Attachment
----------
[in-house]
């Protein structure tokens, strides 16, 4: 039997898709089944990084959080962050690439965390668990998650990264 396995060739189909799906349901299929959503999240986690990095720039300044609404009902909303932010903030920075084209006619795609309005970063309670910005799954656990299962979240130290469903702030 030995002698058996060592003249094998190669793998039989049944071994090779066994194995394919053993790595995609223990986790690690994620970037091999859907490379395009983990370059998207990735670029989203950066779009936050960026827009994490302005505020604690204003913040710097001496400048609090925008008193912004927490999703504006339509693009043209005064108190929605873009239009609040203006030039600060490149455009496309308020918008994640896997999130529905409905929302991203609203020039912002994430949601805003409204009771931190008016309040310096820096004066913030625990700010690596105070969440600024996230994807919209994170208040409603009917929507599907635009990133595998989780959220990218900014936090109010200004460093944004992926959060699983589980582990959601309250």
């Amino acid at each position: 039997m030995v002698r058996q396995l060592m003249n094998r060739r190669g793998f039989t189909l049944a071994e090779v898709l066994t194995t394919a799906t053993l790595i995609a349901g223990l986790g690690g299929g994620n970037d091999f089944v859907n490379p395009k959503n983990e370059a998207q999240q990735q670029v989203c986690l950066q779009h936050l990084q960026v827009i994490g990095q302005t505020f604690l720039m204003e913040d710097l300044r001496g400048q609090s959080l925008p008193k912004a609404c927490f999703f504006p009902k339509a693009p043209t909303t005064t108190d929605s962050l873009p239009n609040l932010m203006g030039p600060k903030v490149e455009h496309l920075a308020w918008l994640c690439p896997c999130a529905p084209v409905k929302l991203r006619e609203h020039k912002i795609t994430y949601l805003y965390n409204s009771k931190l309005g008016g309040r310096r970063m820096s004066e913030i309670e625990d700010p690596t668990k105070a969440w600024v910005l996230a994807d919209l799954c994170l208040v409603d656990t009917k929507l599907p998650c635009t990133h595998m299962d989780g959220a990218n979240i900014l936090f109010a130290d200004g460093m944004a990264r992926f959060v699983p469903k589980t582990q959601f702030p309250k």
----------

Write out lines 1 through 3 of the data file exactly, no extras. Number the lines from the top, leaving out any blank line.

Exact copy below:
[in-house]
């Protein structure tokens, strides 16, 4: 039997898709089944990084959080962050690439965390668990998650990264 396995060739189909799906349901299929959503999240986690990095720039300044609404009902909303932010903030920075084209006619795609309005970063309670910005799954656990299962979240130290469903702030 030995002698058996060592003249094998190669793998039989049944071994090779066994194995394919053993790595995609223990986790690690994620970037091999859907490379395009983990370059998207990735670029989203950066779009936050960026827009994490302005505020604690204003913040710097001496400048609090925008008193912004927490999703504006339509693009043209005064108190929605873009239009609040203006030039600060490149455009496309308020918008994640896997999130529905409905929302991203609203020039912002994430949601805003409204009771931190008016309040310096820096004066913030625990700010690596105070969440600024996230994807919209994170208040409603009917929507599907635009990133595998989780959220990218900014936090109010200004460093944004992926959060699983589980582990959601309250």
């Amino acid at each position: 039997m030995v002698r058996q396995l060592m003249n094998r060739r190669g793998f039989t189909l049944a071994e090779v898709l066994t194995t394919a799906t053993l790595i995609a349901g223990l986790g690690g299929g994620n970037d091999f089944v859907n490379p395009k959503n983990e370059a998207q999240q990735q670029v989203c986690l950066q779009h936050l990084q960026v827009i994490g990095q302005t505020f604690l720039m204003e913040d710097l300044r001496g400048q609090s959080l925008p008193k912004a609404c927490f999703f504006p009902k339509a693009p043209t909303t005064t108190d929605s962050l873009p239009n609040l932010m203006g030039p600060k903030v490149e455009h496309l920075a308020w918008l994640c690439p896997c999130a529905p084209v409905k929302l991203r006619e609203h020039k912002i795609t994430y949601l805003y965390n409204s009771k931190l309005g008016g309040r310096r970063m820096s004066e913030i309670e625990d700010p690596t668990k105070a969440w600024v910005l996230a994807d919209l799954c994170l208040v409603d656990t009917k929507l599907p998650c635009t990133h595998m299962d989780g959220a990218n979240i900014l936090f109010a130290d200004g460093m944004a990264r992926f959060v699983p469903k589980t582990q959601f702030p309250k």